- The Washington Times - Thursday, April 2, 2020

The Navy’s two hospital ships - the USNS Comfort and the USNS Mercy - were intended to act as relief valves for local medical facilities in New York and Los Angeles overwhelmed because of a crush of patients from the coronavirus pandemic.

The 1,000 bed floating hospitals would care for non-infected patients and allow local health care staff to concentrate on COVID-19.

The Mercy has seen 15 patients since March 29 with 10 currently remaining on board for follow-on treatment. The Comfort, now in New York, has treated three people since Wednesday.

“They really wanted to get the capability and capacity in place early before the hospitals in the local areas were already overwhelmed,” said Capt. John Rotruck, commander of medical staff aboard the USNS Mercy, now docked at the Port of Los Angeles.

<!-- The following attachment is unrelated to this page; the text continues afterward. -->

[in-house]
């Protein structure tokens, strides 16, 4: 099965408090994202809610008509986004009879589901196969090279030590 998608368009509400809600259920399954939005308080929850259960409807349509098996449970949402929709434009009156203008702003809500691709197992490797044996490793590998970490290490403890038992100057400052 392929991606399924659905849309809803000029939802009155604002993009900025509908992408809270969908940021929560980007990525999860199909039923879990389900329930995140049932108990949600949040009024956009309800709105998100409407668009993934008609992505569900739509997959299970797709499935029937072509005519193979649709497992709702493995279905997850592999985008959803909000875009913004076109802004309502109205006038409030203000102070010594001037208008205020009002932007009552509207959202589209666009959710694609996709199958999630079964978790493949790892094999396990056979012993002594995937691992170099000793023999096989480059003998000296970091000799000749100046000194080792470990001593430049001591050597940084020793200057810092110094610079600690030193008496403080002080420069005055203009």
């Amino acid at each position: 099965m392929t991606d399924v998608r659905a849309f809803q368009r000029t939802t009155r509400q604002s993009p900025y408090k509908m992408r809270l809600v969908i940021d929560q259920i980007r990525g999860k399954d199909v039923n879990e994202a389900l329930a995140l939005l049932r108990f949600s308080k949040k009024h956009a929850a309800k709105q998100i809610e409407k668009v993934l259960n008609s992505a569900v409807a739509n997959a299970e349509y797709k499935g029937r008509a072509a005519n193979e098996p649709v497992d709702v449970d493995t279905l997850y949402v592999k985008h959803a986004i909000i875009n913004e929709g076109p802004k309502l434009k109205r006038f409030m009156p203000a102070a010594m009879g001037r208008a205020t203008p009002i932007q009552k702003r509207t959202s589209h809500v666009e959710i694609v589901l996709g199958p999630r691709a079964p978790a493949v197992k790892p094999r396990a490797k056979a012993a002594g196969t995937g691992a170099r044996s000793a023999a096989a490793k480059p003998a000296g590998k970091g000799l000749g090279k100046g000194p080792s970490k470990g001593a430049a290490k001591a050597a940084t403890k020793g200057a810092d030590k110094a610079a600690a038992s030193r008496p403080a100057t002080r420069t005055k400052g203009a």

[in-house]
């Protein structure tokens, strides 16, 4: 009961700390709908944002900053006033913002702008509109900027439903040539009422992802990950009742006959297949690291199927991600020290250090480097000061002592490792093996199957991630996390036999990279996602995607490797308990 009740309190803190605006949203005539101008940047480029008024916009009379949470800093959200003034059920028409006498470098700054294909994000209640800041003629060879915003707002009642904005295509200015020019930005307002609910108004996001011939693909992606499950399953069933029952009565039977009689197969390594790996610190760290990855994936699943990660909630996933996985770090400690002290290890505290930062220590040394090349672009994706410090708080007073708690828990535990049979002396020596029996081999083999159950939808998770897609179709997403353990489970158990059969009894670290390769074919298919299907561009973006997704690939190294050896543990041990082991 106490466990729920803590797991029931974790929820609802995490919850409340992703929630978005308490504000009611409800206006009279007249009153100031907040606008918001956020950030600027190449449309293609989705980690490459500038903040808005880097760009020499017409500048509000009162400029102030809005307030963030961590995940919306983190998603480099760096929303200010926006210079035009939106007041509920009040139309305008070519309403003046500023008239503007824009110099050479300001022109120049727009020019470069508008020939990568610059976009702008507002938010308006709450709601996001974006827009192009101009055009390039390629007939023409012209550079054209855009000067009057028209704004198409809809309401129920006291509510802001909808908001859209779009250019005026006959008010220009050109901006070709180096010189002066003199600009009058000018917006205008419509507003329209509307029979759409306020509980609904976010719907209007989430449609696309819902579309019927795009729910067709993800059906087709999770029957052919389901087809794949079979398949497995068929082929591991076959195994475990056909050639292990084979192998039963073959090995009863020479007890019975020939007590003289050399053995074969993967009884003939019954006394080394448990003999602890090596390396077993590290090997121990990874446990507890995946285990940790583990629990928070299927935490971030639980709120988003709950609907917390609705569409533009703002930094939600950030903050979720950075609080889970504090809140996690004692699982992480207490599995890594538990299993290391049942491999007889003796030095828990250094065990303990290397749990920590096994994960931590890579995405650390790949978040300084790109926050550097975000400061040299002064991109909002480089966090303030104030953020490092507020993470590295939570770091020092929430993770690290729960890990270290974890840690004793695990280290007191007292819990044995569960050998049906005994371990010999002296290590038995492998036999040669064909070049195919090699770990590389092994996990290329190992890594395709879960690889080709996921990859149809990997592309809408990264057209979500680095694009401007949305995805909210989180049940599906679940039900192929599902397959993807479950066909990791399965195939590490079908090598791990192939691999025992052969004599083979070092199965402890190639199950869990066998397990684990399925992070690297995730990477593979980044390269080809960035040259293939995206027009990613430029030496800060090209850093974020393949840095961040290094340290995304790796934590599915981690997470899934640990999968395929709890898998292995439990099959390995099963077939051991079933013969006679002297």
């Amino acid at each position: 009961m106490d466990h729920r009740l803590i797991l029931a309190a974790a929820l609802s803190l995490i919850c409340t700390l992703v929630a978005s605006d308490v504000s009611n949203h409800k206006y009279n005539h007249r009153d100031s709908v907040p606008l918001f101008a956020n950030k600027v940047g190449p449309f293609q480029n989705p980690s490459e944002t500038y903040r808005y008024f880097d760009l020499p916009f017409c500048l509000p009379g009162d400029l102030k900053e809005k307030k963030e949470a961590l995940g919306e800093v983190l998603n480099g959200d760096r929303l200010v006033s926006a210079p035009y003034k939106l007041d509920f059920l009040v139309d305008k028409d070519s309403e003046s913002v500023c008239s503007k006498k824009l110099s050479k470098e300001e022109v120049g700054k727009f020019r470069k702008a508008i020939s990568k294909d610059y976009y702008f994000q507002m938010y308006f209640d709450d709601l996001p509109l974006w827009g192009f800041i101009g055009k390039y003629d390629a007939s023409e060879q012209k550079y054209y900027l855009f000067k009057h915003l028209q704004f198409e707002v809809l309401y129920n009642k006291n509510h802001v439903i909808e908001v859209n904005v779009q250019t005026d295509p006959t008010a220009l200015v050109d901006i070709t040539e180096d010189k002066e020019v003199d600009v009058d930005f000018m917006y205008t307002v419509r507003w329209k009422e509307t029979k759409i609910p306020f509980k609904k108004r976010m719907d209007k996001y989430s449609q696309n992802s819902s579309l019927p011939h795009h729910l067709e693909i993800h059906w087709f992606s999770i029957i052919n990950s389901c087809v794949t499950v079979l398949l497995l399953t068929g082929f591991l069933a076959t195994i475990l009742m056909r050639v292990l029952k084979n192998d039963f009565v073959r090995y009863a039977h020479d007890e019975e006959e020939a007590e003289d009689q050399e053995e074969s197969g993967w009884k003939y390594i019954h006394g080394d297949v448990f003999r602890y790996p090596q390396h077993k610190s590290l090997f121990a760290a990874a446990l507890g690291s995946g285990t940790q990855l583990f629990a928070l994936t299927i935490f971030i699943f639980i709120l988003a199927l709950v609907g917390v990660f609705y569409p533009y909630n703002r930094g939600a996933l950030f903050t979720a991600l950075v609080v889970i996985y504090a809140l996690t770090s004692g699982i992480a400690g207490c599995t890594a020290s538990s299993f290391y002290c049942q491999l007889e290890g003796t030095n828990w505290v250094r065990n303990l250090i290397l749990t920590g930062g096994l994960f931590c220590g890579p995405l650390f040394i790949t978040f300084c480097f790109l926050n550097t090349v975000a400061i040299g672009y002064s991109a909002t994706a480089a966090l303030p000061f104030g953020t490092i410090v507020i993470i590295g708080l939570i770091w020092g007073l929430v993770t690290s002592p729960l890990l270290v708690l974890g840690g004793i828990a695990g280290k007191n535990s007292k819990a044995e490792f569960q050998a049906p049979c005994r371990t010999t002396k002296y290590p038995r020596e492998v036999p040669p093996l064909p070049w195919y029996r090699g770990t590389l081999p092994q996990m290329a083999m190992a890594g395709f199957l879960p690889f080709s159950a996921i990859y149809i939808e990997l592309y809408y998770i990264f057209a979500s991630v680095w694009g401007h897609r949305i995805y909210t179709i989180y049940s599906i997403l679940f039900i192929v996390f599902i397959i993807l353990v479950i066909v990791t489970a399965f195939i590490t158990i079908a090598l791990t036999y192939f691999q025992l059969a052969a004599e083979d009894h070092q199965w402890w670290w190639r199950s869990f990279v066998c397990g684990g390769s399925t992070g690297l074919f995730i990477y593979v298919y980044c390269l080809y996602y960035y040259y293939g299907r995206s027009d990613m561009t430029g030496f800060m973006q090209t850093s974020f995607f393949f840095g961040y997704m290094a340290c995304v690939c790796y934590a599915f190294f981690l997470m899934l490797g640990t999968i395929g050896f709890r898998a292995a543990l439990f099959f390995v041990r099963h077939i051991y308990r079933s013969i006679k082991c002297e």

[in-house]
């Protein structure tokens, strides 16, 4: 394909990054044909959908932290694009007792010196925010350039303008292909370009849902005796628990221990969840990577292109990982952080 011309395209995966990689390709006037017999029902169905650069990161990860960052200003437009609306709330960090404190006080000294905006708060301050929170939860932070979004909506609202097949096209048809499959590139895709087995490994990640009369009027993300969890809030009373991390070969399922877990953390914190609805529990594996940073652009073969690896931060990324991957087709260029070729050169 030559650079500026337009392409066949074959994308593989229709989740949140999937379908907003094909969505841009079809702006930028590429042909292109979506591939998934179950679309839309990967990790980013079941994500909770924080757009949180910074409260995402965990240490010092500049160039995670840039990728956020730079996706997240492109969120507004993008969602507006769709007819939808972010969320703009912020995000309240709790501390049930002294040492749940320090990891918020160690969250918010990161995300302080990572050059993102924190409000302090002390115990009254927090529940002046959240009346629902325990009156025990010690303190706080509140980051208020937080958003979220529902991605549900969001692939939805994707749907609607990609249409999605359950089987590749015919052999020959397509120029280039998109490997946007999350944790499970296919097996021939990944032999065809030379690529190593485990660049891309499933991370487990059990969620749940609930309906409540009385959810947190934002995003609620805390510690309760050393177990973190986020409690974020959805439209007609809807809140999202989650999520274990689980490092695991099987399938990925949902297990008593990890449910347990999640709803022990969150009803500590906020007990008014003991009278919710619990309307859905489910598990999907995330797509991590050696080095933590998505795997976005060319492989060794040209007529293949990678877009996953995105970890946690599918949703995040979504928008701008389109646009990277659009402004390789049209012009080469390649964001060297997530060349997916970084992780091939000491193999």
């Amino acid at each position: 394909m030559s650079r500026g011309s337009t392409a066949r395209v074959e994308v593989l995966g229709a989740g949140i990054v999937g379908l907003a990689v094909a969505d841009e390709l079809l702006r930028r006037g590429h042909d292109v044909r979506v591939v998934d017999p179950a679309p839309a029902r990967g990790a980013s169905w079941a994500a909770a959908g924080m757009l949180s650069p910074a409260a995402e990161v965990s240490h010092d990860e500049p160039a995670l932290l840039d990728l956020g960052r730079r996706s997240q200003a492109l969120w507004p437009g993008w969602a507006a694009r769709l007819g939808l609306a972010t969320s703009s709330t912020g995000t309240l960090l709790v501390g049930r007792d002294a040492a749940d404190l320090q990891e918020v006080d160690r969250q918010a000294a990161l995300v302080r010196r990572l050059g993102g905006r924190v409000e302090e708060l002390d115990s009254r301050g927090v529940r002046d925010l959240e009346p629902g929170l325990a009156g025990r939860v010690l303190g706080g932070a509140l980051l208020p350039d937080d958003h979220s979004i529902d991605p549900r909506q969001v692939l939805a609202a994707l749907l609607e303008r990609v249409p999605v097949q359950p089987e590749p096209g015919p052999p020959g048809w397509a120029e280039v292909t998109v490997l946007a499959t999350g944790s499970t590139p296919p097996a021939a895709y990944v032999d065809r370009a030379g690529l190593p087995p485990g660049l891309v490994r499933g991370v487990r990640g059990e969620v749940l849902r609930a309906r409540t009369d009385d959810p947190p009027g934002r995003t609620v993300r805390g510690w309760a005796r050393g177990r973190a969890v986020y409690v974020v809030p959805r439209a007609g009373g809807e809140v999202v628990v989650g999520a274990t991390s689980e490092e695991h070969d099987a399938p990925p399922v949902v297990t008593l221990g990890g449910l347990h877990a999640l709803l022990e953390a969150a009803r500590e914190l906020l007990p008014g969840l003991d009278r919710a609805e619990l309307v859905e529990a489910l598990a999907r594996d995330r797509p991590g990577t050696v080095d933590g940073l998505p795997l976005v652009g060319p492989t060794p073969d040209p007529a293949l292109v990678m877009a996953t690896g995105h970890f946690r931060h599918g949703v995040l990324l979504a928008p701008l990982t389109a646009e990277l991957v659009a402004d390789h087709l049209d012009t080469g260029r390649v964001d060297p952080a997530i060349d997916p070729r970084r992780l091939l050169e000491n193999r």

Capt. Rotruck and his colleague, Navy Capt. Patrick Amersbach aboard the USNS Comfort in New York, both said they would start caring for COVID-19 patients if ordered.



“Right now, those rules still apply - we are only accepting non-COVID-19 patients. If that changes in the future, we would adjust accordingly,” Capt. Amersbach told reporters during a briefing at the Pentagon.

Staff aboard the hospital ships would have to reconfigure the hospital bed layout to ensure sufficient separation between the patients, he said.

If they had to start accepting COVID-19 patients, they wouldn’t be able to accept any others, Capt. Rotruck said.

“We would probably have to transfer the non-COVID infected patients off the ship and become a 100 percent COVID operation,” he said. “It’s something we’d have to give some thought to.”

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